what will be the canary in the coal mine? i think when we do our financial models we'll often like to run regressions and hold everything else constant. i like numbers too. numbers are very reassuring and numbers may or may not have anything to do with where we're going. wild discontinuities for the good and the bad. that's the essential truth about capitalism, that it's a discontinuity, with all of human history. it's only been around a few hundred years, has produced unimaginable amounts of wealth and unimaginable amounts of inequality. so what do we think about is how do we turn an engine into working for us rather than working us or and thinking about this in relation to climate change, you have to think about it simultaneously. you can't just hold everything else constant. host: there was a question. audience: my name is edward strickland. i'm a ceo of a business named gbiz incorporated and we're a member of the stanford center professional development.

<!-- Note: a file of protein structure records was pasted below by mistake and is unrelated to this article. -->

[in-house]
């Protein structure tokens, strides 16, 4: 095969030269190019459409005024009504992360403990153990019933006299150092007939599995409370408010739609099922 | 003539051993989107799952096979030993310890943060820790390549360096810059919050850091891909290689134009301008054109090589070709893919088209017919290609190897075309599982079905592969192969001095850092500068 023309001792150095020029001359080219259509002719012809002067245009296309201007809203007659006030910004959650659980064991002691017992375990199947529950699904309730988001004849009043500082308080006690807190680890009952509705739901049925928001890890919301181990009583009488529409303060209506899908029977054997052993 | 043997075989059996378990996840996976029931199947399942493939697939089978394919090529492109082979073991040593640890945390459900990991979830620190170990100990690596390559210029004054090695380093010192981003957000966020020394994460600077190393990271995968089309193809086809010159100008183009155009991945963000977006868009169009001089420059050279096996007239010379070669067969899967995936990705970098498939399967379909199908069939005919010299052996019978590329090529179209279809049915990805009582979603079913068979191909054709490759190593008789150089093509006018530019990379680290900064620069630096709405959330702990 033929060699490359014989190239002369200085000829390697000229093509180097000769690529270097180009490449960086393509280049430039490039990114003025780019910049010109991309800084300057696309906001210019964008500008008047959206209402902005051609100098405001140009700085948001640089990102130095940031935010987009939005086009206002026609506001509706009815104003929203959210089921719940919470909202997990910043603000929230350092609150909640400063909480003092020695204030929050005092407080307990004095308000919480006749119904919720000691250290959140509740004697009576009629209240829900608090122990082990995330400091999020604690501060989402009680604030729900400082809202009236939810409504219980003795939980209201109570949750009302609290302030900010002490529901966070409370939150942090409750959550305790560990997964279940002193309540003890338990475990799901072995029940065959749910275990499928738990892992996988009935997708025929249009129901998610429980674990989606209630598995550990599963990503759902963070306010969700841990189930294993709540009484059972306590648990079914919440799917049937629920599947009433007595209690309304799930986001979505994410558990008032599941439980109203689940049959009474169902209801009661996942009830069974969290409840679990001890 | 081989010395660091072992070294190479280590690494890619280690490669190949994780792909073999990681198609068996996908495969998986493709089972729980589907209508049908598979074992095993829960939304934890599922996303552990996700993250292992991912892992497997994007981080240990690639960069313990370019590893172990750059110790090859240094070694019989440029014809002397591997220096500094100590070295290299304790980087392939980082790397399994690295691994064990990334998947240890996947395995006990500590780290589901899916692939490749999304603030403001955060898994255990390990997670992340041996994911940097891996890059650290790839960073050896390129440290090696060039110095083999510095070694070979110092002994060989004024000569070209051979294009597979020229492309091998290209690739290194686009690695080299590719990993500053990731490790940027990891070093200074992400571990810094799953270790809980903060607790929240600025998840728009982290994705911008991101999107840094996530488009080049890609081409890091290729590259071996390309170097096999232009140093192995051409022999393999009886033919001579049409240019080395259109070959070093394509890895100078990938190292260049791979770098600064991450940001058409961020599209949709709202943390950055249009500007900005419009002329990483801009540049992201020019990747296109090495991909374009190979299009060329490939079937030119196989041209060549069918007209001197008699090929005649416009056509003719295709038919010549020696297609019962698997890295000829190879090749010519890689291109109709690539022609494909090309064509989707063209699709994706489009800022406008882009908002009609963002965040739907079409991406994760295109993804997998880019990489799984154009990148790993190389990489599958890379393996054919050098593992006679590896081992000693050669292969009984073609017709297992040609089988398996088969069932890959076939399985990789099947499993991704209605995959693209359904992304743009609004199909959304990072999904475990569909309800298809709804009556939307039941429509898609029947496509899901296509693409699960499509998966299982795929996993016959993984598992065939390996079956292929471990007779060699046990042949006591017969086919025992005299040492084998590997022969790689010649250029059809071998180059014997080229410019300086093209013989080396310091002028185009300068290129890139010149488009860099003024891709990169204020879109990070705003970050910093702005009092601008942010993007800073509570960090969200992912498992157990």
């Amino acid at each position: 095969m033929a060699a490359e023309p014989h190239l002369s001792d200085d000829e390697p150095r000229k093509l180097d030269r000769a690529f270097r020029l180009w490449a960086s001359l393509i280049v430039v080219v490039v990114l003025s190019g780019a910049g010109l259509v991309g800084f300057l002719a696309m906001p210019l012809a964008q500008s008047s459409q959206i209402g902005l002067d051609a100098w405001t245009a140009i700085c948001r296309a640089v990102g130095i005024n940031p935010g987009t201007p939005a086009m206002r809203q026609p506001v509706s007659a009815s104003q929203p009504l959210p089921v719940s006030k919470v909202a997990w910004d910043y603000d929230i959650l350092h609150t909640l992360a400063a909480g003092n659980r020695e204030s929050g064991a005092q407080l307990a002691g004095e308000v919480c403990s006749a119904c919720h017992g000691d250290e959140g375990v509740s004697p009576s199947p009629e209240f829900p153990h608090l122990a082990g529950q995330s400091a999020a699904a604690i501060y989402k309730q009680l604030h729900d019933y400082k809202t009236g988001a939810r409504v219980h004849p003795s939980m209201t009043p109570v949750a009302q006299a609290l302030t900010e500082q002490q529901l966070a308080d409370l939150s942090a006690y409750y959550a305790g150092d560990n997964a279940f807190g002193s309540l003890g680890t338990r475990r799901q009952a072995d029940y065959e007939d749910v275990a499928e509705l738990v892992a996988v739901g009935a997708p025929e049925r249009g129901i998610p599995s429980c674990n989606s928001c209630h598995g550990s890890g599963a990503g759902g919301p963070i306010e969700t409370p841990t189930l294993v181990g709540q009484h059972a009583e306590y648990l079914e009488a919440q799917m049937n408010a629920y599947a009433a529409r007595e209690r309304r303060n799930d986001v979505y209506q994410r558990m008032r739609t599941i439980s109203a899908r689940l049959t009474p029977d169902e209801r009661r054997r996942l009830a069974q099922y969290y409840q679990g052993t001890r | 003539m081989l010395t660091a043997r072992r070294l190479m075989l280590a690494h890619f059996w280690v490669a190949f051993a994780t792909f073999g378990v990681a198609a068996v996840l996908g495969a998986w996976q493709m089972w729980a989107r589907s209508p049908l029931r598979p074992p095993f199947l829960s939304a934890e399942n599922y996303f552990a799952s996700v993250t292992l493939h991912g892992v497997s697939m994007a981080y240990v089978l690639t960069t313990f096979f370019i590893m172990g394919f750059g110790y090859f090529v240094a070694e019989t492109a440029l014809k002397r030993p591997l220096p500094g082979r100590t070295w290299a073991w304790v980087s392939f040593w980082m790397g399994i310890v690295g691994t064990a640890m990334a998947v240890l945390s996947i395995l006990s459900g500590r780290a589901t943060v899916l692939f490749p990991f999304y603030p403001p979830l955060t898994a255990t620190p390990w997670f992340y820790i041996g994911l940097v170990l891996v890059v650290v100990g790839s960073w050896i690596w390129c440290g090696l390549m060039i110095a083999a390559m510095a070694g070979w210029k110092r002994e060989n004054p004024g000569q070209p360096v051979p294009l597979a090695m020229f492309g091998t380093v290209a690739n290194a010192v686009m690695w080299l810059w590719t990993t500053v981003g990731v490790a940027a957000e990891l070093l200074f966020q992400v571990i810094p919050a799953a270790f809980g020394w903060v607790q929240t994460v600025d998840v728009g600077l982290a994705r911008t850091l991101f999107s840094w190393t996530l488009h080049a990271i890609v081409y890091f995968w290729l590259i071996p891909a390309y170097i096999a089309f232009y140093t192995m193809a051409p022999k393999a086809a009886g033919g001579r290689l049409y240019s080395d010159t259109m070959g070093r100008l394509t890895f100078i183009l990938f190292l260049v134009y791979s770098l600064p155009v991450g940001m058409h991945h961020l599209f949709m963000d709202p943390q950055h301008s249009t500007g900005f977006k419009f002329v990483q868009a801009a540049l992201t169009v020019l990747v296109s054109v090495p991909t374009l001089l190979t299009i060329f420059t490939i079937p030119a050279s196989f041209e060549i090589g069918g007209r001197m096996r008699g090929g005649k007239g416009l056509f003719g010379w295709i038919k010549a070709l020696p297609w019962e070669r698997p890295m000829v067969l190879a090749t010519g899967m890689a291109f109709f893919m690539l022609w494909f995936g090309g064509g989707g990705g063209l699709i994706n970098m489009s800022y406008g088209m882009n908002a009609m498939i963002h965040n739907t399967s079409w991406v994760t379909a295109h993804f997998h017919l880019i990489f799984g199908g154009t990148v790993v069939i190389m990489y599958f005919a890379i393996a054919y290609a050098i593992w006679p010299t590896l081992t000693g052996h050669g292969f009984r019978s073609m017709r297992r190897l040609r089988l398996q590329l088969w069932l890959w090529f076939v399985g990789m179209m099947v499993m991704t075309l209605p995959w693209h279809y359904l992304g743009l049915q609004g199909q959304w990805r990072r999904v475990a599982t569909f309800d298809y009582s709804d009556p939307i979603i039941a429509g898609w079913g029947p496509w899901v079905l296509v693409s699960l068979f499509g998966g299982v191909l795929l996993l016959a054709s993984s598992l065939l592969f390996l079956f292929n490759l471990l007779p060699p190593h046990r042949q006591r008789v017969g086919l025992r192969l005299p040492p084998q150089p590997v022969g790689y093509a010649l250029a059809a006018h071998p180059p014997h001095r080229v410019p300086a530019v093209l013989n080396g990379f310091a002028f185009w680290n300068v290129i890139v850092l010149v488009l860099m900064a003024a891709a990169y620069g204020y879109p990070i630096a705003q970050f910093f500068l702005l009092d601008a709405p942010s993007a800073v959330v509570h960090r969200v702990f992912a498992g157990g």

in regards to the timing of the change, there's some systemic issues that are occurring today that didn't happen in the early 1900s, and that's the population growth. it is tenfold. and the demand on the industrialized capitalized model is that much greater now than it ever has been before, and the problems that we're facing today from that in regards to land grabs throughout the world, for the oceans, the food, the land sustainable to be used is even more great than it ever has been. how do we calculate the change? because if you say there's an inflection point that needs to make this change occur, it cannot be gradual. it has to be bifurcated and there has to be some radical revolution. otherwise, we won't change. can that be addressed? host: thank you. i did get them to not include demography as well and this already complicated -- natasha: we were supposed to have a half hour. as you can see, we were held to that. host: but that's a very